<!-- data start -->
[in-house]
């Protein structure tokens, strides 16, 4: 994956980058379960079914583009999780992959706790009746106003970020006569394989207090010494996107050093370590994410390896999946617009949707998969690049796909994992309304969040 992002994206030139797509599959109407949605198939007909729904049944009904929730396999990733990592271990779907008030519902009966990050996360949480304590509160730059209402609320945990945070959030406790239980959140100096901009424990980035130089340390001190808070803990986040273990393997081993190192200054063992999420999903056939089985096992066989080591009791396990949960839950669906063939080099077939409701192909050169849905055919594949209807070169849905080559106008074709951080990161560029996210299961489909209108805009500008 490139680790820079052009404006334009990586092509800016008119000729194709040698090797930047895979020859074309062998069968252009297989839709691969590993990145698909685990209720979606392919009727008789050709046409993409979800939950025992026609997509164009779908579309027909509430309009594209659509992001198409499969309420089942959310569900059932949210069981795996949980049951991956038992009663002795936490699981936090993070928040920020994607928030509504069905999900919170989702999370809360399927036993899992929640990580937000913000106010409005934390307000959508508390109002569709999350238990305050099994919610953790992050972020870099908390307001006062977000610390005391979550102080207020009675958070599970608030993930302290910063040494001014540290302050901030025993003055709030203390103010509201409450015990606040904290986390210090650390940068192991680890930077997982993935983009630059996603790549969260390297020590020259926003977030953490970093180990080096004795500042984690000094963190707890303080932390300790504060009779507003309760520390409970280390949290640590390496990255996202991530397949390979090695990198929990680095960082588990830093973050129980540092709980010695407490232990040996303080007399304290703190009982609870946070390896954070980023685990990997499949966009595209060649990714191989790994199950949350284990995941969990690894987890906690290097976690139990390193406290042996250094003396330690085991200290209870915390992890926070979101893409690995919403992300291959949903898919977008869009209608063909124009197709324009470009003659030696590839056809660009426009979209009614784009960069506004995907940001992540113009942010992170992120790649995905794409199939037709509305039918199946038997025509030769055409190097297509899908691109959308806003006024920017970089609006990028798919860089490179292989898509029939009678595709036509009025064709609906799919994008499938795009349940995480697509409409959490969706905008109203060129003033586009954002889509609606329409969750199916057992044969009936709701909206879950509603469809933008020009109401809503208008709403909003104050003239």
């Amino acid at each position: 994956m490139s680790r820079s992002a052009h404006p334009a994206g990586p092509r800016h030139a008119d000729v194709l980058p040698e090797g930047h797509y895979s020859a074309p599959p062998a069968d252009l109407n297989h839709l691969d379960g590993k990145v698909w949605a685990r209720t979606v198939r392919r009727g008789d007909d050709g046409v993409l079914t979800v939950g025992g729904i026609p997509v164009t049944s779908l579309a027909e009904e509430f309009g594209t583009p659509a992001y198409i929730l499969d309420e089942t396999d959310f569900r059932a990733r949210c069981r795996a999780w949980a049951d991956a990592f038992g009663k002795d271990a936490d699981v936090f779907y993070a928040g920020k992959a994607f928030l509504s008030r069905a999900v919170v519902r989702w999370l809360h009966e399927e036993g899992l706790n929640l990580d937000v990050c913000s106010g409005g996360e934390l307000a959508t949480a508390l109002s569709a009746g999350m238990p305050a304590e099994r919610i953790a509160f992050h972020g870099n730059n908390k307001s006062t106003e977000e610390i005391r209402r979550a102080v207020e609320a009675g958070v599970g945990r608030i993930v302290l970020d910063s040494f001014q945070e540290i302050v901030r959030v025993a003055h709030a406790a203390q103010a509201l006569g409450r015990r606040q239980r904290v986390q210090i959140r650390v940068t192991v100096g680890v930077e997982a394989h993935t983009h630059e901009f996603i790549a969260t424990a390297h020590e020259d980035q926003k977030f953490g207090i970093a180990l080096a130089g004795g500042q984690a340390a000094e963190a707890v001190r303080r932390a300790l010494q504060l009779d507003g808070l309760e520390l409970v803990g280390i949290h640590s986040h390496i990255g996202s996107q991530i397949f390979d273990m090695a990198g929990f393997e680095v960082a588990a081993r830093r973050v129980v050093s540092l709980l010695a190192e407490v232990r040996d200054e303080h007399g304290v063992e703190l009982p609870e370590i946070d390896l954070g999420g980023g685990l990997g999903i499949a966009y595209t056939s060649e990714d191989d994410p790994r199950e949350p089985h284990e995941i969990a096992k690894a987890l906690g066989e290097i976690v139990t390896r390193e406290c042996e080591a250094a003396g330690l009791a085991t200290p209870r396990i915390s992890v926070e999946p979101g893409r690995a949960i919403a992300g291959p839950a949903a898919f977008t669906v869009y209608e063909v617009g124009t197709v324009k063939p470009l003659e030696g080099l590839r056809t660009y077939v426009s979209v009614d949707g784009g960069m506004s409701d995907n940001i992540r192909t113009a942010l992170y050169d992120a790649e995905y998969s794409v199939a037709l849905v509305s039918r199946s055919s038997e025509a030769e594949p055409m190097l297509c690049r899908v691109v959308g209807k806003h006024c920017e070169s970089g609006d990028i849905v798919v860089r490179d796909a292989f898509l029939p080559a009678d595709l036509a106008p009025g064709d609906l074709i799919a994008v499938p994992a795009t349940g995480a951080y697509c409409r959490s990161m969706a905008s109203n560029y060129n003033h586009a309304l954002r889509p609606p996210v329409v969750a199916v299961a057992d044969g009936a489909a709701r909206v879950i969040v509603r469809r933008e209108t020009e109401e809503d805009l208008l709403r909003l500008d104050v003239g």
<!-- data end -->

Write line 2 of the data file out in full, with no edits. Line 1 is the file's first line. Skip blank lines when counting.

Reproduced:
């Protein structure tokens, strides 16, 4: 994956980058379960079914583009999780992959706790009746106003970020006569394989207090010494996107050093370590994410390896999946617009949707998969690049796909994992309304969040 992002994206030139797509599959109407949605198939007909729904049944009904929730396999990733990592271990779907008030519902009966990050996360949480304590509160730059209402609320945990945070959030406790239980959140100096901009424990980035130089340390001190808070803990986040273990393997081993190192200054063992999420999903056939089985096992066989080591009791396990949960839950669906063939080099077939409701192909050169849905055919594949209807070169849905080559106008074709951080990161560029996210299961489909209108805009500008 490139680790820079052009404006334009990586092509800016008119000729194709040698090797930047895979020859074309062998069968252009297989839709691969590993990145698909685990209720979606392919009727008789050709046409993409979800939950025992026609997509164009779908579309027909509430309009594209659509992001198409499969309420089942959310569900059932949210069981795996949980049951991956038992009663002795936490699981936090993070928040920020994607928030509504069905999900919170989702999370809360399927036993899992929640990580937000913000106010409005934390307000959508508390109002569709999350238990305050099994919610953790992050972020870099908390307001006062977000610390005391979550102080207020009675958070599970608030993930302290910063040494001014540290302050901030025993003055709030203390103010509201409450015990606040904290986390210090650390940068192991680890930077997982993935983009630059996603790549969260390297020590020259926003977030953490970093180990080096004795500042984690000094963190707890303080932390300790504060009779507003309760520390409970280390949290640590390496990255996202991530397949390979090695990198929990680095960082588990830093973050129980540092709980010695407490232990040996303080007399304290703190009982609870946070390896954070980023685990990997499949966009595209060649990714191989790994199950949350284990995941969990690894987890906690290097976690139990390193406290042996250094003396330690085991200290209870915390992890926070979101893409690995919403992300291959949903898919977008869009209608063909124009197709324009470009003659030696590839056809660009426009979209009614784009960069506004995907940001992540113009942010992170992120790649995905794409199939037709509305039918199946038997025509030769055409190097297509899908691109959308806003006024920017970089609006990028798919860089490179292989898509029939009678595709036509009025064709609906799919994008499938795009349940995480697509409409959490969706905008109203060129003033586009954002889509609606329409969750199916057992044969009936709701909206879950509603469809933008020009109401809503208008709403909003104050003239």